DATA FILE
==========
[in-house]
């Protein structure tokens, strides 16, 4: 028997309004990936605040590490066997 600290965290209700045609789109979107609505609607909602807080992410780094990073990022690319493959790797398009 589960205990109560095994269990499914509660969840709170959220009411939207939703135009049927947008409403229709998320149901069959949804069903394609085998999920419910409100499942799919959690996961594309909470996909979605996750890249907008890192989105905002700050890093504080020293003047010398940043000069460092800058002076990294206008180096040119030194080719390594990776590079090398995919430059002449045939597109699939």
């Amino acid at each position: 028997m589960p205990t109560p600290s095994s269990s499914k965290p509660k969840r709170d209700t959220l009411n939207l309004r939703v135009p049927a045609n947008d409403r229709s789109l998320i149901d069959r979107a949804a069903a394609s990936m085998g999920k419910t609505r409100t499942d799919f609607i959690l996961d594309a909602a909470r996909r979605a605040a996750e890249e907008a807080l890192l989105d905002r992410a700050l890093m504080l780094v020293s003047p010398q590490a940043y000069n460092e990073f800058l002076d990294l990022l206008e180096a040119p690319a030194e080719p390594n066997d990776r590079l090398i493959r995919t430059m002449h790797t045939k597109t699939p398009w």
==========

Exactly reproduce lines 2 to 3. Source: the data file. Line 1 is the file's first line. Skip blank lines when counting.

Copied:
């Protein structure tokens, strides 16, 4: 028997309004990936605040590490066997 600290965290209700045609789109979107609505609607909602807080992410780094990073990022690319493959790797398009 589960205990109560095994269990499914509660969840709170959220009411939207939703135009049927947008409403229709998320149901069959949804069903394609085998999920419910409100499942799919959690996961594309909470996909979605996750890249907008890192989105905002700050890093504080020293003047010398940043000069460092800058002076990294206008180096040119030194080719390594990776590079090398995919430059002449045939597109699939």
């Amino acid at each position: 028997m589960p205990t109560p600290s095994s269990s499914k965290p509660k969840r709170d209700t959220l009411n939207l309004r939703v135009p049927a045609n947008d409403r229709s789109l998320i149901d069959r979107a949804a069903a394609s990936m085998g999920k419910t609505r409100t499942d799919f609607i959690l996961d594309a909602a909470r996909r979605a605040a996750e890249e907008a807080l890192l989105d905002r992410a700050l890093m504080l780094v020293s003047p010398q590490a940043y000069n460092e990073f800058l002076d990294l990022l206008e180096a040119p690319a030194e080719p390594n066997d990776r590079l090398i493959r995919t430059m002449h790797t045939k597109t699939p398009w």